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Saturday, June 6, 2015

Original Production Cel of the White Rabbit from "Alice In Wonderland," 1951


Original hand inked and hand painted production cel of the White Rabbit set on a lithographic background from "Alice In Wonderland," 1951; Size - White Rabbit 3 3/4 x 3 1/2", Image 6 1/4 x 6"; Unframed.


The White Rabbit is one of the most well known and referenced fictional characters in Lewis Carroll's book "Alice's Adventures in Wonderland." He first appears in chapter one, wearing a waistcoat, and muttering "Oh dear! Oh dear! I shall be too late!" Alice follows him down the rabbit hole into Wonderland, and encounters him again when he mistakes her for his housemaid Mary Ann. Soon Alice becomes trapped in his house after growing too large. The Rabbit shows up again in the last few chapters of the book, as a herald-like servant of the King and Queen of Hearts.


Complete cel of the White Rabbit.

However, in Walt Disney's animated version of the story, the White Rabbit seems to be the most logical of all the Wonderland characters; and appears throughout the film to lead Alice along further into Wonderland. The Rabbit is perhaps most famous for the little song he sang at the beginning of the film - "I'm late! I'm late! For a very important date! No time to say hello, goodbye! I'm late! I'm late! I'm late!"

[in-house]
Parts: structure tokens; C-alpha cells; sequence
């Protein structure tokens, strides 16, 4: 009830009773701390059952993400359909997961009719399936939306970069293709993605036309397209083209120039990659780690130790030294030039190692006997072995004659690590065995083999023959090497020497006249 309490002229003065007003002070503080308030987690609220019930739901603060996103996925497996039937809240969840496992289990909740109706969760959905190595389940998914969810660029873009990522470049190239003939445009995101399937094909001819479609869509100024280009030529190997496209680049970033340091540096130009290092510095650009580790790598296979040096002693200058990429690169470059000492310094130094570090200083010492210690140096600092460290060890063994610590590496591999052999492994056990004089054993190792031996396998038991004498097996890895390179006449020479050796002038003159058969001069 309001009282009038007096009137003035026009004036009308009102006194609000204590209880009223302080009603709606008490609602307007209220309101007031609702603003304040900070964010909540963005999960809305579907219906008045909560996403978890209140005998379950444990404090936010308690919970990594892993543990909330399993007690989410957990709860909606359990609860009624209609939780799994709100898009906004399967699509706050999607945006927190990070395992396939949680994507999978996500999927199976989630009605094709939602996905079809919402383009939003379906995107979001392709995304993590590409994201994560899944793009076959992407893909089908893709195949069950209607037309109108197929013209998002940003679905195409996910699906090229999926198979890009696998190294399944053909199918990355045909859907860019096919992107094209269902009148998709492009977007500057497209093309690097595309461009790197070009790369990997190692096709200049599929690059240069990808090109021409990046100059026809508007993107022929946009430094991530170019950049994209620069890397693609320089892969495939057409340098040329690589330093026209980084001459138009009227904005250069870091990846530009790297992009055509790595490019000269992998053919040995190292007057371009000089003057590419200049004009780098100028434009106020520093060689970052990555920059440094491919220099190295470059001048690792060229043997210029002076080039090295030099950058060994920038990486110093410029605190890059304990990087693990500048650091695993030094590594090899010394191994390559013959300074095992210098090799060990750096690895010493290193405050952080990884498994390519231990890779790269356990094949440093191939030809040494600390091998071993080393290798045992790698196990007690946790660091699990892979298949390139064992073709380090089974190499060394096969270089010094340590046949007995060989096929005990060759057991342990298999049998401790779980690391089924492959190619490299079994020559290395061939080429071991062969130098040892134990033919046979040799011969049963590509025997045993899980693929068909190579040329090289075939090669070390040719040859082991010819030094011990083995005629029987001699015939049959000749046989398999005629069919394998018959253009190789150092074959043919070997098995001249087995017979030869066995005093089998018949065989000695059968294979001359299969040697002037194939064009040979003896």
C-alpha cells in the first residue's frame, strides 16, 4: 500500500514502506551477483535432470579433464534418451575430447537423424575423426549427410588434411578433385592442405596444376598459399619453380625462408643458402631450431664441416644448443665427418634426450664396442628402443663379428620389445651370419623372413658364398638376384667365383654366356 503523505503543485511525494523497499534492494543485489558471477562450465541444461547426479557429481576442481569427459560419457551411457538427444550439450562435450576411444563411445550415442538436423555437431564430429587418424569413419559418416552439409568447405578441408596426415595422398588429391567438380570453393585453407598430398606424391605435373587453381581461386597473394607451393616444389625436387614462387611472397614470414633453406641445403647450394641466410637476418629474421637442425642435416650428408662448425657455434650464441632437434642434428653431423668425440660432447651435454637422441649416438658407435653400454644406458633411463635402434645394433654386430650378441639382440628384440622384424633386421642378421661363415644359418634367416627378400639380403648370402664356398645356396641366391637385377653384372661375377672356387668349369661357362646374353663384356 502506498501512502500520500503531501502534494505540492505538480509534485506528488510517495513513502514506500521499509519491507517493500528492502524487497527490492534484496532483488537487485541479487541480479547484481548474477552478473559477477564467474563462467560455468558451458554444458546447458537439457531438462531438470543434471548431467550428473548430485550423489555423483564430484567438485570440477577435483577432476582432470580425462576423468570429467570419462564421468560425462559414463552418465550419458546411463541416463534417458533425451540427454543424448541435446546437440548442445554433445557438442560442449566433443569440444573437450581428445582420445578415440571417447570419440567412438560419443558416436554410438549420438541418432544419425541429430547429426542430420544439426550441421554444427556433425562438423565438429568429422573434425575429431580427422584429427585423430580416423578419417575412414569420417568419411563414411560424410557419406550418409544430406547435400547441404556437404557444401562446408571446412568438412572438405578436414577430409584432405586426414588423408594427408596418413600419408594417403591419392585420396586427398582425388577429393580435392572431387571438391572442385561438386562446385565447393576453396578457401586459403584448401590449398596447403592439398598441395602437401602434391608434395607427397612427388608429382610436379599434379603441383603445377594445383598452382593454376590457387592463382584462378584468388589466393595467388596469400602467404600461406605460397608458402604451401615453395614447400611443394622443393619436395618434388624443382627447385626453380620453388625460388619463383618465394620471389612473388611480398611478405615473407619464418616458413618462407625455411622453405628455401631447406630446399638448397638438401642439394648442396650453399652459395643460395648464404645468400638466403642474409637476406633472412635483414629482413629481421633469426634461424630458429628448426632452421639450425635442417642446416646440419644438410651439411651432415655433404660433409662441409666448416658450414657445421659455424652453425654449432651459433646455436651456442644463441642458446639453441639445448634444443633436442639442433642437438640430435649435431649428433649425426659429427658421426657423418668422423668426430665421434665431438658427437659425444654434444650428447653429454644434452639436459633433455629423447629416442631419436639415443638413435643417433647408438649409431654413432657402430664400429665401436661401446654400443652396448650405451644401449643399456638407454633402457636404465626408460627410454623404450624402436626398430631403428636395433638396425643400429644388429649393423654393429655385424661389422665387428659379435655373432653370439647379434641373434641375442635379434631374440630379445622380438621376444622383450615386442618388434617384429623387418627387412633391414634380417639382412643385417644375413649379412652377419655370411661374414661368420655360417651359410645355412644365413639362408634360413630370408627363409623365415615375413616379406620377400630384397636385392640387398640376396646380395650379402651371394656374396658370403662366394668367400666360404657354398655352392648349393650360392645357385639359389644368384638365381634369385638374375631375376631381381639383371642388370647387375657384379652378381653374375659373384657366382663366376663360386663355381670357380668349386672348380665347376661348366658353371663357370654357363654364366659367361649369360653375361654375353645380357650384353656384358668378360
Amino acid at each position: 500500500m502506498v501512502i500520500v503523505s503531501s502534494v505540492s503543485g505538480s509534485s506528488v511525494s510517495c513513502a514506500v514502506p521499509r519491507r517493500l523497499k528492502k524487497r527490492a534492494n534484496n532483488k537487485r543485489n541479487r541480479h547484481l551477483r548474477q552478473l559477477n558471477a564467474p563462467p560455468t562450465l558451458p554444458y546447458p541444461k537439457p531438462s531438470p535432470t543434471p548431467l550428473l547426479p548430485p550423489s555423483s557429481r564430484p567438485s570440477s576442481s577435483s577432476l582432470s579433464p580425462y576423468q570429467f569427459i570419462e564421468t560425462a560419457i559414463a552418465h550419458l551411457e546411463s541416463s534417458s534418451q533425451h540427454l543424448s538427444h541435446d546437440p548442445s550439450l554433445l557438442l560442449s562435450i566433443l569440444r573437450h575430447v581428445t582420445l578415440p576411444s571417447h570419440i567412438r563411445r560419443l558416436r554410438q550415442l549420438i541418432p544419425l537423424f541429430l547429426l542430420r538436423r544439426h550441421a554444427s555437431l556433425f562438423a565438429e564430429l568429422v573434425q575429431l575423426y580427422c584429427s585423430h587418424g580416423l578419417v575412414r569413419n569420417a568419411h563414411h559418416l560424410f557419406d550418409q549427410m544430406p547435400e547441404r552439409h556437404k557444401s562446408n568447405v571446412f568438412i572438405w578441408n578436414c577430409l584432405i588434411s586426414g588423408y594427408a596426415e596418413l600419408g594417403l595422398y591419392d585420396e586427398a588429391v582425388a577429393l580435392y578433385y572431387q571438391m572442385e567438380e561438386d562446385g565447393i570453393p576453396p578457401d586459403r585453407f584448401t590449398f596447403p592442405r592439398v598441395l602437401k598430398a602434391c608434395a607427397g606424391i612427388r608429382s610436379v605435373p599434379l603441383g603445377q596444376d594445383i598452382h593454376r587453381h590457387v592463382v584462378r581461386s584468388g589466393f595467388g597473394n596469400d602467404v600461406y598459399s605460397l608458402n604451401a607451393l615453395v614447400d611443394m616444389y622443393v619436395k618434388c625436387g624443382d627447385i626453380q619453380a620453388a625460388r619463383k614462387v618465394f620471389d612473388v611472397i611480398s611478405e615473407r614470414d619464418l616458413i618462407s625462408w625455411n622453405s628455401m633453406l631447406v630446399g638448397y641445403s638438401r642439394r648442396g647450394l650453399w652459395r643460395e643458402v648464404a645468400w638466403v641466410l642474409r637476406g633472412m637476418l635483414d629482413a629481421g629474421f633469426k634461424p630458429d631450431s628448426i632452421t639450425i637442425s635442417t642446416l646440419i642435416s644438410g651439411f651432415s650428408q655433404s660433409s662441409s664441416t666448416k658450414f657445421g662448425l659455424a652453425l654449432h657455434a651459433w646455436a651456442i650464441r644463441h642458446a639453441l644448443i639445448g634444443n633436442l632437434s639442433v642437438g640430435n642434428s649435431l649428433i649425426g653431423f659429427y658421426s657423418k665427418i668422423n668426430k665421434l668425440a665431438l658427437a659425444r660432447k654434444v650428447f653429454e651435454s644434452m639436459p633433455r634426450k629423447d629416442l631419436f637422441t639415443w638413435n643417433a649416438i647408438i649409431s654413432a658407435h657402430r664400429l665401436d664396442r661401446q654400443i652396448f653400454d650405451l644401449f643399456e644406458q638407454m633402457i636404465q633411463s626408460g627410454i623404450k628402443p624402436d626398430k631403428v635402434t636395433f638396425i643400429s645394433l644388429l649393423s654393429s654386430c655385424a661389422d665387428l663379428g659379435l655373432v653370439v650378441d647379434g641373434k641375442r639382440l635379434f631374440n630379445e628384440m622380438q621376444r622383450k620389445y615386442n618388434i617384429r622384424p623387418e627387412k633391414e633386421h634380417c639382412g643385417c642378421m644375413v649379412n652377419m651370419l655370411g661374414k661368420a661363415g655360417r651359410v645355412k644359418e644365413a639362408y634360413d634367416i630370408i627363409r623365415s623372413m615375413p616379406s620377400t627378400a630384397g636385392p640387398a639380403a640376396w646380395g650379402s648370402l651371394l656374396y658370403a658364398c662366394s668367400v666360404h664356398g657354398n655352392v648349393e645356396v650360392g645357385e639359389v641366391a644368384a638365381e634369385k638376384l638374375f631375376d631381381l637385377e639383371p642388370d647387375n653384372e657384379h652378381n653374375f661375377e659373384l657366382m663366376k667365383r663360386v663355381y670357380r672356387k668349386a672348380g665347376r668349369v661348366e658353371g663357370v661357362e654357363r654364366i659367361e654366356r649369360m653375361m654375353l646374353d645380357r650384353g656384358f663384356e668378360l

He was animated by various animators including: Fred Moore, Ward Kimball, Judge Whitaker, and Wolfgang Reitherman. But most of the work was done by either Fred Moore or Ward Kimball; both of whom were wonderful at bringing this type of character to life.


Close up of the White Rabbit cel without the background.

The White Rabbit was voiced by American Radio and Voice Actor Bill Thompson. Thompson had an extraordinary career spanning from the 1930's until he passed away in 1971. He worked extensively for Walt Disney Studios, and can be heard in many shorts and features, often in either dialect parts or a variation of his famous and masterful Wimple/Droopy voice. For "Alice In Wonderland," he was the voice of both the White Rabbit and the Dodo. He went on to be the voice of Mr. Smee (and the other pirates) in "Peter Pan," and also King Hubert in "Sleeping Beauty."


White Rabbit cel placed on the background.

This is a wonderful cel of one of the most famous characters in "Alice In Wonderland!" In this cel the Rabbit is full figure, eyes open, wearing his glasses, red coat, vest, and bowtie. He is carrying his umbrella and of course he is late!